Modern fatherhood to me means shared parenting and dads playing a full role in their children’s lives. I am married to a modern dad—John—whose hands-on parenting and shared role in the care of our children has enabled me to do the work that I do. If it were not for the interchangeable roles of mum and dad in my house, I would not be able to spend four nights and three days a week away from home as I do in this job. I certainly would not have been able to spend a week away on a job on an offshore installation, as I used to do—far too many times to count—when I ran my business.

Things have certainly moved on since our grandparents and even since our parents were in the baby business and, these days, there are provisions in place for men to take a more nurturing and active role in a child’s daily life. Dad is no longer just someone who a child sees coming through the door, tired at the end of the day as the kids are being put to bed.

Mr Gray has made me think about what my dad taught me. I want to put on record an apology to my dad. He tried his very best to teach me the bagpipes, but I was a nightmare student.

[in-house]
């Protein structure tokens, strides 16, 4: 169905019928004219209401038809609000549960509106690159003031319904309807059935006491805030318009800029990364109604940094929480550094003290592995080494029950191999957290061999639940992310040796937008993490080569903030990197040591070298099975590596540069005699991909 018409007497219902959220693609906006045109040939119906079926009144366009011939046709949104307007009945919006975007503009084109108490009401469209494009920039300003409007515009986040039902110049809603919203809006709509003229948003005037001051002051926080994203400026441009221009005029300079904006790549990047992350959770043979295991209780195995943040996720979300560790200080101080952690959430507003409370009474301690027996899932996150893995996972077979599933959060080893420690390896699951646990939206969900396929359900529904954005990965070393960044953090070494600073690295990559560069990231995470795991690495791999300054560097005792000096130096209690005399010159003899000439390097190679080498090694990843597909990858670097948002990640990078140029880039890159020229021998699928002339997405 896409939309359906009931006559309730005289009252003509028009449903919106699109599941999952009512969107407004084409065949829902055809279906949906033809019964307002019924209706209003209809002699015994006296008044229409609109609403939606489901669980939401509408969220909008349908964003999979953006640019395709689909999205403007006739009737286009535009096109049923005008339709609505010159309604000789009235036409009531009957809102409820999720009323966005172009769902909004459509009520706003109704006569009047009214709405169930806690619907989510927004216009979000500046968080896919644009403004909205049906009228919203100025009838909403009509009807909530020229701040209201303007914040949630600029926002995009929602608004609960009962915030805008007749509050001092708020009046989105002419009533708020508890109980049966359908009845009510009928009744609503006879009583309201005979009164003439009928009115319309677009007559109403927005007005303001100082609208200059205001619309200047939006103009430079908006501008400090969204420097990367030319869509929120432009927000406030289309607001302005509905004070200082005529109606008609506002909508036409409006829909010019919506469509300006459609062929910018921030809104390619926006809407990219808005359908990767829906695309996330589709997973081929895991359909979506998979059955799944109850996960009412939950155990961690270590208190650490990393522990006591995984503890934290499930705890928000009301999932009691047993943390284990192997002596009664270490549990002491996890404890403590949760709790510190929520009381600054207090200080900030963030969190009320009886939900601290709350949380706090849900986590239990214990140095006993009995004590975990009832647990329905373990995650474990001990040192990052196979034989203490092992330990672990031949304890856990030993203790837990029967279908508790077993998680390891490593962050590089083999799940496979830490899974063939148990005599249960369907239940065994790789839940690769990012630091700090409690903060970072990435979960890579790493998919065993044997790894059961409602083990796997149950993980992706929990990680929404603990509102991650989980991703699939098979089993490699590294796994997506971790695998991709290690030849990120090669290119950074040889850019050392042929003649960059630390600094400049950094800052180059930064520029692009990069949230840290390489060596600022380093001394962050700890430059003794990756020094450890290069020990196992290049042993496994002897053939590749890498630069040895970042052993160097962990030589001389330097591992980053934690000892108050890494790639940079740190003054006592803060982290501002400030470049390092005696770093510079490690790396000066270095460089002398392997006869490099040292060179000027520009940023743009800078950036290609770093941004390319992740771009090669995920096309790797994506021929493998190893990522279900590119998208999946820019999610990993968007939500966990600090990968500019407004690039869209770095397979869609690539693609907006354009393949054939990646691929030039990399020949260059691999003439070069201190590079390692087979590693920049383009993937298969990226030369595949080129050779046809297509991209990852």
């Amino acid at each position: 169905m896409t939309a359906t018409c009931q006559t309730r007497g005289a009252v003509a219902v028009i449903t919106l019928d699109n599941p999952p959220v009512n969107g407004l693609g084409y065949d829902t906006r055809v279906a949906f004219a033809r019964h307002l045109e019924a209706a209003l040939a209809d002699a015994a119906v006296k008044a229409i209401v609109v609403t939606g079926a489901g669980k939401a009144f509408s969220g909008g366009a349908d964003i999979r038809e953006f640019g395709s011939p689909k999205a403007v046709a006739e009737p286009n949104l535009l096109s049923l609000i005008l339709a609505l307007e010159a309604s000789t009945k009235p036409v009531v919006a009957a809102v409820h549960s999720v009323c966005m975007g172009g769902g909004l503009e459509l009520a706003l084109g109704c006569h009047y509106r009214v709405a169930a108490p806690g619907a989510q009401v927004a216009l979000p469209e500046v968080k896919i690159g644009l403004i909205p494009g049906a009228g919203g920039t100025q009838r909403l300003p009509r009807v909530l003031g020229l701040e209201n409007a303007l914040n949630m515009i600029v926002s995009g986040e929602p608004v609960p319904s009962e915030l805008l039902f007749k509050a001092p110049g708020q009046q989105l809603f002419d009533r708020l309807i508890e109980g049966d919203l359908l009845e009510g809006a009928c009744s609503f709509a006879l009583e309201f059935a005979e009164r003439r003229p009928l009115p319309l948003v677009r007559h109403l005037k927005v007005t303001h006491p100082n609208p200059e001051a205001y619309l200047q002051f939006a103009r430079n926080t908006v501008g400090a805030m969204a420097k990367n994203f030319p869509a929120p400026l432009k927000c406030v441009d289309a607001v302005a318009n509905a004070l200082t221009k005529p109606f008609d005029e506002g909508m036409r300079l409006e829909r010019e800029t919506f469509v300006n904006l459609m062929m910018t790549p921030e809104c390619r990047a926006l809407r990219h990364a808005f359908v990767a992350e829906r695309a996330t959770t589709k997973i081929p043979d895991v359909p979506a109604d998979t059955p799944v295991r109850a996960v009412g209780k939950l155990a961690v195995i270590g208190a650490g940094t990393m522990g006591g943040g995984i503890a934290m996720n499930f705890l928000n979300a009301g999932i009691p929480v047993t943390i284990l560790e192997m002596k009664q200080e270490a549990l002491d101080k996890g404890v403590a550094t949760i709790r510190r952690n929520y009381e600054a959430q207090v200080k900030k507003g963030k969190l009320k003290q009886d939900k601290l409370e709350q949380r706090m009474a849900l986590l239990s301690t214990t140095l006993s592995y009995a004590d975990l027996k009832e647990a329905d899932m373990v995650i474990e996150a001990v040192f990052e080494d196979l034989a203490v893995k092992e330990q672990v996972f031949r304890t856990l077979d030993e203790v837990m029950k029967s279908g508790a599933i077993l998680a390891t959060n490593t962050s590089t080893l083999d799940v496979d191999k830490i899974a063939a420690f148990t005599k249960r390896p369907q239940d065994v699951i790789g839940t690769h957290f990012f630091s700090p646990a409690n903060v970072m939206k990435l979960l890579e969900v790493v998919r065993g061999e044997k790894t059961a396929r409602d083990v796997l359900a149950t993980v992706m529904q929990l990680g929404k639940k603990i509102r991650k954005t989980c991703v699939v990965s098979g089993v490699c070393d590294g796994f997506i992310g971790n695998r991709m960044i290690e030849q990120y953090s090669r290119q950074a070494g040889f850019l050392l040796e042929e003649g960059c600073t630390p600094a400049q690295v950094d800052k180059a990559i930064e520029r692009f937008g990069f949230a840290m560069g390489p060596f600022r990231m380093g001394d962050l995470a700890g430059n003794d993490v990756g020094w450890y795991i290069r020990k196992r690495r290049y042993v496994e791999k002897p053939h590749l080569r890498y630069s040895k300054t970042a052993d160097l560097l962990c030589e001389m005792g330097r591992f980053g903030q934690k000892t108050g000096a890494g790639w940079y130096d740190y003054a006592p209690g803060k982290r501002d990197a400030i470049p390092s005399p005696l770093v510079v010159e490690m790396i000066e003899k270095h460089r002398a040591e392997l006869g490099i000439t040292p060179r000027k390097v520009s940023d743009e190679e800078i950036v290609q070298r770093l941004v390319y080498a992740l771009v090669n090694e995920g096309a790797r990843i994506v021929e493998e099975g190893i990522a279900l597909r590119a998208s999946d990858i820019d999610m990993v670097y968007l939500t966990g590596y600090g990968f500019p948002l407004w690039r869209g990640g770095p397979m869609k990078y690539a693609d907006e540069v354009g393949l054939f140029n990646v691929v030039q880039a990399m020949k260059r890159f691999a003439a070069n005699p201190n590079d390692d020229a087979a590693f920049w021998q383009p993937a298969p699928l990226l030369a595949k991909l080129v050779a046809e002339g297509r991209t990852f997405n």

There is a long way to go until things even out, but that is not because of any reluctance on the part of dads, new and old, to play a fuller role in their children’s upbringing. Last week, I led a members’ business debate on flexible working, during which we heard testimony from some of our speakers that dads often felt that they were unable to ask for family-friendly hours or flexible working, that they faced a great deal of expectation that they should have a more traditional role than their female counterparts and, in some cases, that they faced derision for asking for flexibility in the first place. One member told of a chap who left a law practice to go elsewhere as his practice would not be flexible enough to accommodate his taking his daughter to school—a great business decision there.